This approach is echoed by the "United States Government Printing Office Style Manual," as follows:
8.14. The possessive case is often used in lieu of an objective phrase even though ownership is not involved.
1 day's labor (labor for 1 day)2 hours' traveltimea stone's throw2 weeks' pay5 or 10 billion dollars' worthfor charity's sakefor pity's sake
Finally, from "The Elements of Grammar for Writers," is this (at a more basic level):
How can you tell whether a word is possessive or plural? A possessive acts like an adjective, whereas a plural is a noun (nominal). That is, the possessive form of a noun will nearly always have another noun after it. Thus, the following reasoning is used in punctuating the phrase "two months' vacation":
1. Because there is a noun after the word "months," it should be possessive.2. Now, because there is more than one month involved (two), you have a word that is both plural and possessive.3. So you write the complete plural, "months."4. Then you add an apostrophe: "two months' vacation."5. You add no "s" after the apostrophe because you would not speak a second "s" sound out loud.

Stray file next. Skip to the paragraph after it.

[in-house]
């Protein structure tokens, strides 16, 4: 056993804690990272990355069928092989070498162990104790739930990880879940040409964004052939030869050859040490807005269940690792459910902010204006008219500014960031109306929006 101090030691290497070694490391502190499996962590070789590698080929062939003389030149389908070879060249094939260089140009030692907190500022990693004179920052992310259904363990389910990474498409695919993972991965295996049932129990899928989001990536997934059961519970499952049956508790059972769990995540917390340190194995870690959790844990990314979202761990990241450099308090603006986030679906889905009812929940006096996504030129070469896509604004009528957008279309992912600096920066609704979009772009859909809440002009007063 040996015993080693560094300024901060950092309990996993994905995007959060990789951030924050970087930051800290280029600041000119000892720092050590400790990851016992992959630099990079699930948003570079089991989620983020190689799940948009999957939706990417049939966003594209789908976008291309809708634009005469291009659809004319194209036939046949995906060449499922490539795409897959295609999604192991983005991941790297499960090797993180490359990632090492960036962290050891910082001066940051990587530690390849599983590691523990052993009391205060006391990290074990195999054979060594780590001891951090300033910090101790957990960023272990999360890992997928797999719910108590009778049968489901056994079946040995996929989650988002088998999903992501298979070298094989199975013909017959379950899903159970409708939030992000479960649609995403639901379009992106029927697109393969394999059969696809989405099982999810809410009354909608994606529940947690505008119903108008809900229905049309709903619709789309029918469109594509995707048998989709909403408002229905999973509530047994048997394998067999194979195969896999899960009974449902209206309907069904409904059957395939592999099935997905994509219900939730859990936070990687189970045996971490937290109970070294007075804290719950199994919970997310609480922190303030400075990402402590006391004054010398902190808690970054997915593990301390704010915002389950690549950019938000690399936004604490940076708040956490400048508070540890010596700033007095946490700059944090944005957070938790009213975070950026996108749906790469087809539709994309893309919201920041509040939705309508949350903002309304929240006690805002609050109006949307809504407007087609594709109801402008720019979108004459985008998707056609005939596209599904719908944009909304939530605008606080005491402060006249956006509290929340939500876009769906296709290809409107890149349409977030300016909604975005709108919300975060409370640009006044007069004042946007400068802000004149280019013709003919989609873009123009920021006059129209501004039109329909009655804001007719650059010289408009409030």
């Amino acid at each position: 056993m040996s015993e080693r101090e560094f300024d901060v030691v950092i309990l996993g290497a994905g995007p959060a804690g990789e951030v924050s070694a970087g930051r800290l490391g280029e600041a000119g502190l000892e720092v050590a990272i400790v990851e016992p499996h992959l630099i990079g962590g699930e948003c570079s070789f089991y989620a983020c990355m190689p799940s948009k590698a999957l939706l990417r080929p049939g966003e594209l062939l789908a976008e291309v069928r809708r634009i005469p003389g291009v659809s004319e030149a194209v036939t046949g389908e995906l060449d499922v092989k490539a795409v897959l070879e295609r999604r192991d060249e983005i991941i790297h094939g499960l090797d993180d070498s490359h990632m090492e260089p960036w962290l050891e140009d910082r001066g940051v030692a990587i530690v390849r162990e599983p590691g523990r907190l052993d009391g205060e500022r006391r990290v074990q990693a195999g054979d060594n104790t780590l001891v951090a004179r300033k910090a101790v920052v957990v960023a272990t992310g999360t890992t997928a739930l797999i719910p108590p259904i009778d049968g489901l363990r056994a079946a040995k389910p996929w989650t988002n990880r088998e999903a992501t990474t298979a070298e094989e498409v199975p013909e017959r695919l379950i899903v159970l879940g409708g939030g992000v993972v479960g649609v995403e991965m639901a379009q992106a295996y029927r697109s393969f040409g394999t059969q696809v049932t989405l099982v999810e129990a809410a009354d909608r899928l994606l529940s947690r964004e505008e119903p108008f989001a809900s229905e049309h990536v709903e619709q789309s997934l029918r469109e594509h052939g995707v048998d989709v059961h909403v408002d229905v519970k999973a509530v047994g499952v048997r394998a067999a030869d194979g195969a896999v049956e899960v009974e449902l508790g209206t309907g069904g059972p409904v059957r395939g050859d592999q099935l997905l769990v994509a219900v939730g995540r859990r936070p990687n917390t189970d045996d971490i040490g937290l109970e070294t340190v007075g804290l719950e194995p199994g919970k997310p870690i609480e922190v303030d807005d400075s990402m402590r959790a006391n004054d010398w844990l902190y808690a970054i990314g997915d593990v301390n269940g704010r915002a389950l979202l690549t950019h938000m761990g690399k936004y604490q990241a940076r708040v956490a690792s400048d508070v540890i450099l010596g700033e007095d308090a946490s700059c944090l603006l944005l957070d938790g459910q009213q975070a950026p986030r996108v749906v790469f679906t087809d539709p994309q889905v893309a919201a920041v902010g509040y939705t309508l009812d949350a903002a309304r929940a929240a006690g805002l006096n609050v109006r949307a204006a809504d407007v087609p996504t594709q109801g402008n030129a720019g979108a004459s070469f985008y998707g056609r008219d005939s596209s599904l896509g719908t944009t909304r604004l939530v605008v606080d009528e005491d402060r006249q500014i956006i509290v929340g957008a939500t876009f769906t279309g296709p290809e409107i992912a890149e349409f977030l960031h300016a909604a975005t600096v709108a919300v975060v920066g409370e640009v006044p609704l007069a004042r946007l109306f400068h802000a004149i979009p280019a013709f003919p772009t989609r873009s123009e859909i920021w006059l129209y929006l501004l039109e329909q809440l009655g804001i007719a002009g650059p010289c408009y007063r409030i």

I won't bore you with additional references, but they all are in agreement: "two weeks notice" or "two week notice" is incorrect; "two weeks' notice" is correct. I now give you but a moment's notice that my comment is ending.
The SCBA Guy
A n d r e a
What about this, is it:-20 minutes' stretching or20 minutes stretching
Hi I am Paula I hope so you guy be together dating for awhile and get married perfect together as a couple SaNDEA Bulllock and Hugh Grant I hope so
And Happy Valentine's Day to you too Paula.
But to the business in hand, if it was one week, we'd need an apostrophe to be grammatical - 'one week's notice', 'in a minute's time', 'a mile's walk from here' - i.e. notice of one week, the time of a minute, a walk of a mile.